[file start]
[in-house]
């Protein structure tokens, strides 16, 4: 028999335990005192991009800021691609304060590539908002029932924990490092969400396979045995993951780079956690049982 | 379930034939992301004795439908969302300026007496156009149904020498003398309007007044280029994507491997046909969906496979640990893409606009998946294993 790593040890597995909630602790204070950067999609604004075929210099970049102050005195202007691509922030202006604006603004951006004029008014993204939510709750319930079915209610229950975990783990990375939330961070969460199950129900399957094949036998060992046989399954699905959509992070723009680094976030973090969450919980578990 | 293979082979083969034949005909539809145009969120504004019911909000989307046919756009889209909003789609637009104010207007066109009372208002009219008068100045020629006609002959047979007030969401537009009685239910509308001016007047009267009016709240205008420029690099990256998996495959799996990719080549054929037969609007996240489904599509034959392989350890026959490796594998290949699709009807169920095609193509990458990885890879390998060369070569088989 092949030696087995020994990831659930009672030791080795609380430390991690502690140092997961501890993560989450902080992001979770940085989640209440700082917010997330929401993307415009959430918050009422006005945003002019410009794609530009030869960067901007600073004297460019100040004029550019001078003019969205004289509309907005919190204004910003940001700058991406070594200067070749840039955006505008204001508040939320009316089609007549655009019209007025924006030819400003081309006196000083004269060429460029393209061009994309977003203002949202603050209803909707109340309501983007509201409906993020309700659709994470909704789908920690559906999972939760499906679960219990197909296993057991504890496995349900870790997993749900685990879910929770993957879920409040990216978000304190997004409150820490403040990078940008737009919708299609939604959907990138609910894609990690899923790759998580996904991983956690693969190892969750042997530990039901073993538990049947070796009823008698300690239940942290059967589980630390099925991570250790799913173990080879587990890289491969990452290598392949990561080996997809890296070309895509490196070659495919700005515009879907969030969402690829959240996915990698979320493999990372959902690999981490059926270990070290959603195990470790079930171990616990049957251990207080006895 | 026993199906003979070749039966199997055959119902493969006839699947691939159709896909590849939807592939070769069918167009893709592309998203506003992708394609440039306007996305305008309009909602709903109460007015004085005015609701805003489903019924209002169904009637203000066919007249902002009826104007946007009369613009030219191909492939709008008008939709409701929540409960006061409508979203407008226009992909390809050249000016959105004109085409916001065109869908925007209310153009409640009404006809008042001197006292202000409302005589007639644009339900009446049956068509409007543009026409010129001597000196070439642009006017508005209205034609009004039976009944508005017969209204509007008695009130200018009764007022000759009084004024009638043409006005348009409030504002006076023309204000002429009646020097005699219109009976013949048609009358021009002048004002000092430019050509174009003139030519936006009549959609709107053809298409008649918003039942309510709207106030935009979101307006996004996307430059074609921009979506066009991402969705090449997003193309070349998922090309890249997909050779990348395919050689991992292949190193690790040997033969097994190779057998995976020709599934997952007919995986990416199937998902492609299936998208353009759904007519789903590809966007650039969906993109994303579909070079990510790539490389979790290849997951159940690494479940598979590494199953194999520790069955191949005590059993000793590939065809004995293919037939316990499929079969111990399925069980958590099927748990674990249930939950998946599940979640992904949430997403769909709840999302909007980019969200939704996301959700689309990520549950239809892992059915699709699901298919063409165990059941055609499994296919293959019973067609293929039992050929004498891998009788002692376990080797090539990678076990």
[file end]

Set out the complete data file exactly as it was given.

[in-house]
């Protein structure tokens, strides 16, 4: 028999335990005192991009800021691609304060590539908002029932924990490092969400396979045995993951780079956690049982 | 379930034939992301004795439908969302300026007496156009149904020498003398309007007044280029994507491997046909969906496979640990893409606009998946294993 790593040890597995909630602790204070950067999609604004075929210099970049102050005195202007691509922030202006604006603004951006004029008014993204939510709750319930079915209610229950975990783990990375939330961070969460199950129900399957094949036998060992046989399954699905959509992070723009680094976030973090969450919980578990 | 293979082979083969034949005909539809145009969120504004019911909000989307046919756009889209909003789609637009104010207007066109009372208002009219008068100045020629006609002959047979007030969401537009009685239910509308001016007047009267009016709240205008420029690099990256998996495959799996990719080549054929037969609007996240489904599509034959392989350890026959490796594998290949699709009807169920095609193509990458990885890879390998060369070569088989 092949030696087995020994990831659930009672030791080795609380430390991690502690140092997961501890993560989450902080992001979770940085989640209440700082917010997330929401993307415009959430918050009422006005945003002019410009794609530009030869960067901007600073004297460019100040004029550019001078003019969205004289509309907005919190204004910003940001700058991406070594200067070749840039955006505008204001508040939320009316089609007549655009019209007025924006030819400003081309006196000083004269060429460029393209061009994309977003203002949202603050209803909707109340309501983007509201409906993020309700659709994470909704789908920690559906999972939760499906679960219990197909296993057991504890496995349900870790997993749900685990879910929770993957879920409040990216978000304190997004409150820490403040990078940008737009919708299609939604959907990138609910894609990690899923790759998580996904991983956690693969190892969750042997530990039901073993538990049947070796009823008698300690239940942290059967589980630390099925991570250790799913173990080879587990890289491969990452290598392949990561080996997809890296070309895509490196070659495919700005515009879907969030969402690829959240996915990698979320493999990372959902690999981490059926270990070290959603195990470790079930171990616990049957251990207080006895 | 026993199906003979070749039966199997055959119902493969006839699947691939159709896909590849939807592939070769069918167009893709592309998203506003992708394609440039306007996305305008309009909602709903109460007015004085005015609701805003489903019924209002169904009637203000066919007249902002009826104007946007009369613009030219191909492939709008008008939709409701929540409960006061409508979203407008226009992909390809050249000016959105004109085409916001065109869908925007209310153009409640009404006809008042001197006292202000409302005589007639644009339900009446049956068509409007543009026409010129001597000196070439642009006017508005209205034609009004039976009944508005017969209204509007008695009130200018009764007022000759009084004024009638043409006005348009409030504002006076023309204000002429009646020097005699219109009976013949048609009358021009002048004002000092430019050509174009003139030519936006009549959609709107053809298409008649918003039942309510709207106030935009979101307006996004996307430059074609921009979506066009991402969705090449997003193309070349998922090309890249997909050779990348395919050689991992292949190193690790040997033969097994190779057998995976020709599934997952007919995986990416199937998902492609299936998208353009759904007519789903590809966007650039969906993109994303579909070079990510790539490389979790290849997951159940690494479940598979590494199953194999520790069955191949005590059993000793590939065809004995293919037939316990499929079969111990399925069980958590099927748990674990249930939950998946599940979640992904949430997403769909709840999302909007980019969200939704996301959700689309990520549950239809892992059915699709699901298919063409165990059941055609499994296919293959019973067609293929039992050929004498891998009788002692376990080797090539990678076990």